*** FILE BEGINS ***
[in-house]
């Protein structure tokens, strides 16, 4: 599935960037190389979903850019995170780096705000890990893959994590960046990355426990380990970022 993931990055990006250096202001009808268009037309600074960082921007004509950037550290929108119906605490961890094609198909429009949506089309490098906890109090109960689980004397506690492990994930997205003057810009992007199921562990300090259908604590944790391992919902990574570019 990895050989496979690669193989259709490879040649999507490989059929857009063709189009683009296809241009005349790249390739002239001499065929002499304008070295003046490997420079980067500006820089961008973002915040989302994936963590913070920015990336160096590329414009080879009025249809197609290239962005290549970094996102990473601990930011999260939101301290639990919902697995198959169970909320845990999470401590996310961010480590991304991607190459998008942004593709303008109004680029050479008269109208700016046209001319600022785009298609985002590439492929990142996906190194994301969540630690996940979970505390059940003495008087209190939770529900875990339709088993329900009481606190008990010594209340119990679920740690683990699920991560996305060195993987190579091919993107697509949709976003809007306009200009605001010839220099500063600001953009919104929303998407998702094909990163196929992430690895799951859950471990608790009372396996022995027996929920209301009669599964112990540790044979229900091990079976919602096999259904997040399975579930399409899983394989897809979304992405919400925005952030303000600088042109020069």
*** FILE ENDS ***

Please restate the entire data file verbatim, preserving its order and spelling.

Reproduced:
[in-house]
């Protein structure tokens, strides 16, 4: 599935960037190389979903850019995170780096705000890990893959994590960046990355426990380990970022 993931990055990006250096202001009808268009037309600074960082921007004509950037550290929108119906605490961890094609198909429009949506089309490098906890109090109960689980004397506690492990994930997205003057810009992007199921562990300090259908604590944790391992919902990574570019 990895050989496979690669193989259709490879040649999507490989059929857009063709189009683009296809241009005349790249390739002239001499065929002499304008070295003046490997420079980067500006820089961008973002915040989302994936963590913070920015990336160096590329414009080879009025249809197609290239962005290549970094996102990473601990930011999260939101301290639990919902697995198959169970909320845990999470401590996310961010480590991304991607190459998008942004593709303008109004680029050479008269109208700016046209001319600022785009298609985002590439492929990142996906190194994301969540630690996940979970505390059940003495008087209190939770529900875990339709088993329900009481606190008990010594209340119990679920740690683990699920991560996305060195993987190579091919993107697509949709976003809007306009200009605001010839220099500063600001953009919104929303998407998702094909990163196929992430690895799951859950471990608790009372396996022995027996929920209301009669599964112990540790044979229900091990079976919602096999259904997040399975579930399409899983394989897809979304992405919400925005952030303000600088042109020069």